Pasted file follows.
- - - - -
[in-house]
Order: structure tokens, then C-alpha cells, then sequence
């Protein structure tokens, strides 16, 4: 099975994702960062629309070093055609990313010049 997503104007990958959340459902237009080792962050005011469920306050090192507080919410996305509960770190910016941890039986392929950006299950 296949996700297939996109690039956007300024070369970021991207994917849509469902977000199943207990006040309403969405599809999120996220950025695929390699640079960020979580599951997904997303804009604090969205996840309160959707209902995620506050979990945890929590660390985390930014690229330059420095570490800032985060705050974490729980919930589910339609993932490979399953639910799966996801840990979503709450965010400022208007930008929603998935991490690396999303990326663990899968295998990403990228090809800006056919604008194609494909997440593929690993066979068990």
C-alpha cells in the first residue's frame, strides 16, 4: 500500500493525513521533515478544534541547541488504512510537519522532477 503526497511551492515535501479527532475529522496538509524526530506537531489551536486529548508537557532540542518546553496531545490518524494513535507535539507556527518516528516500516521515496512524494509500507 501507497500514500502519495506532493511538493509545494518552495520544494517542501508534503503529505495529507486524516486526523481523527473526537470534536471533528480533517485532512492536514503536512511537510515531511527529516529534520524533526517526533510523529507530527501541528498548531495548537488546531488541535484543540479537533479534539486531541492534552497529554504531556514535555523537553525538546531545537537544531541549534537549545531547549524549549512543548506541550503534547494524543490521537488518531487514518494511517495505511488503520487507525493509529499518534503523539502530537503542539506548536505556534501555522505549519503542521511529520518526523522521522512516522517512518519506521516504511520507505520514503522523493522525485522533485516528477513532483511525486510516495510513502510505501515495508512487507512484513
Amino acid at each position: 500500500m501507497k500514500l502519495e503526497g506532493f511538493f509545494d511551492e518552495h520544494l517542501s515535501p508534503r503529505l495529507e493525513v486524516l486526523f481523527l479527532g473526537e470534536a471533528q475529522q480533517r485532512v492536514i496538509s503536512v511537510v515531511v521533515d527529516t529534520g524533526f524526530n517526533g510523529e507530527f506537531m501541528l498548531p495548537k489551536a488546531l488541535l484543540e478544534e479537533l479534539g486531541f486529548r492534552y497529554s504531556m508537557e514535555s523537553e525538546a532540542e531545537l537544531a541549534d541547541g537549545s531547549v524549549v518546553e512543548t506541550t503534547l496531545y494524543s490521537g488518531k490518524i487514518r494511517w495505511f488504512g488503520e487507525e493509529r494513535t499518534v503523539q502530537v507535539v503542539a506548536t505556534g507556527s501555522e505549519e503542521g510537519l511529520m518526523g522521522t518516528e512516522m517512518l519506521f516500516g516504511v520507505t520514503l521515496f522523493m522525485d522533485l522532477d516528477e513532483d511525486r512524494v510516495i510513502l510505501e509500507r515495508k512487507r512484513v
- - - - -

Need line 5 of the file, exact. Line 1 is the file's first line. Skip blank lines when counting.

Amino acid at each position: 500500500m501507497k500514500l502519495e503526497g506532493f511538493f509545494d511551492e518552495h520544494l517542501s515535501p508534503r503529505l495529507e493525513v486524516l486526523f481523527l479527532g473526537e470534536a471533528q475529522q480533517r485532512v492536514i496538509s503536512v511537510v515531511v521533515d527529516t529534520g524533526f524526530n517526533g510523529e507530527f506537531m501541528l498548531p495548537k489551536a488546531l488541535l484543540e478544534e479537533l479534539g486531541f486529548r492534552y497529554s504531556m508537557e514535555s523537553e525538546a532540542e531545537l537544531a541549534d541547541g537549545s531547549v524549549v518546553e512543548t506541550t503534547l496531545y494524543s490521537g488518531k490518524i487514518r494511517w495505511f488504512g488503520e487507525e493509529r494513535t499518534v503523539q502530537v507535539v503542539a506548536t505556534g507556527s501555522e505549519e503542521g510537519l511529520m518526523g522521522t518516528e512516522m517512518l519506521f516500516g516504511v520507505t520514503l521515496f522523493m522525485d522533485l522532477d516528477e513532483d511525486r512524494v510516495i510513502l510505501e509500507r515495508k512487507r512484513v